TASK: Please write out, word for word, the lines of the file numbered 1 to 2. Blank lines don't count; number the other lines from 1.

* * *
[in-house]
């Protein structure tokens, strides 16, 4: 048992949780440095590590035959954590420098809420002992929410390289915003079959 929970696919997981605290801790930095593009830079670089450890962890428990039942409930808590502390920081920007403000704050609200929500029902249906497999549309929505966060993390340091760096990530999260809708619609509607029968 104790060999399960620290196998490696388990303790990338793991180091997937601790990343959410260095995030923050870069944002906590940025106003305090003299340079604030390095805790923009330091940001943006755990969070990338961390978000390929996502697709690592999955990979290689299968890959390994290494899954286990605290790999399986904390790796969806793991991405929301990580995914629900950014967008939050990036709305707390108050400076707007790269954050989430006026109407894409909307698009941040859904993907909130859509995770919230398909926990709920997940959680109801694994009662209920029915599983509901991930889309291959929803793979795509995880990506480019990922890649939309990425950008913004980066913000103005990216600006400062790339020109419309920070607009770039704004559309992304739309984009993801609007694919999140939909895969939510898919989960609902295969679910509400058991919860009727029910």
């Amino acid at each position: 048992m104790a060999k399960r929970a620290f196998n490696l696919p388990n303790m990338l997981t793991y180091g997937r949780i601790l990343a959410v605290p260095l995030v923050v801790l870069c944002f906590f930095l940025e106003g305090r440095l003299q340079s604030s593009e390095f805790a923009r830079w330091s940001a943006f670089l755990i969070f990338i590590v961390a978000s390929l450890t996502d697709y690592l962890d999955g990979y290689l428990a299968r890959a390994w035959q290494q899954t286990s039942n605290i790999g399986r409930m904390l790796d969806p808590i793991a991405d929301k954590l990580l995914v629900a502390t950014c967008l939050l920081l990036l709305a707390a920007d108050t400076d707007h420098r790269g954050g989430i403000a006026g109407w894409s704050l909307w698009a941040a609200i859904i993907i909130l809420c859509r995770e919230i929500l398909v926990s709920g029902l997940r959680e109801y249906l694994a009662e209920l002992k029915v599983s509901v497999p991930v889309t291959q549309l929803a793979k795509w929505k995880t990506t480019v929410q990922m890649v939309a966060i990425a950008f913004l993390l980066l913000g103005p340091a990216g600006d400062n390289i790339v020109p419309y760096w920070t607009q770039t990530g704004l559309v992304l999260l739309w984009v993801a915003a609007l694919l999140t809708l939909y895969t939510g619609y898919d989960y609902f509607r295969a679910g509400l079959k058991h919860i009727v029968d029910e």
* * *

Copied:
[in-house]
């Protein structure tokens, strides 16, 4: 048992949780440095590590035959954590420098809420002992929410390289915003079959 929970696919997981605290801790930095593009830079670089450890962890428990039942409930808590502390920081920007403000704050609200929500029902249906497999549309929505966060993390340091760096990530999260809708619609509607029968 104790060999399960620290196998490696388990303790990338793991180091997937601790990343959410260095995030923050870069944002906590940025106003305090003299340079604030390095805790923009330091940001943006755990969070990338961390978000390929996502697709690592999955990979290689299968890959390994290494899954286990605290790999399986904390790796969806793991991405929301990580995914629900950014967008939050990036709305707390108050400076707007790269954050989430006026109407894409909307698009941040859904993907909130859509995770919230398909926990709920997940959680109801694994009662209920029915599983509901991930889309291959929803793979795509995880990506480019990922890649939309990425950008913004980066913000103005990216600006400062790339020109419309920070607009770039704004559309992304739309984009993801609007694919999140939909895969939510898919989960609902295969679910509400058991919860009727029910």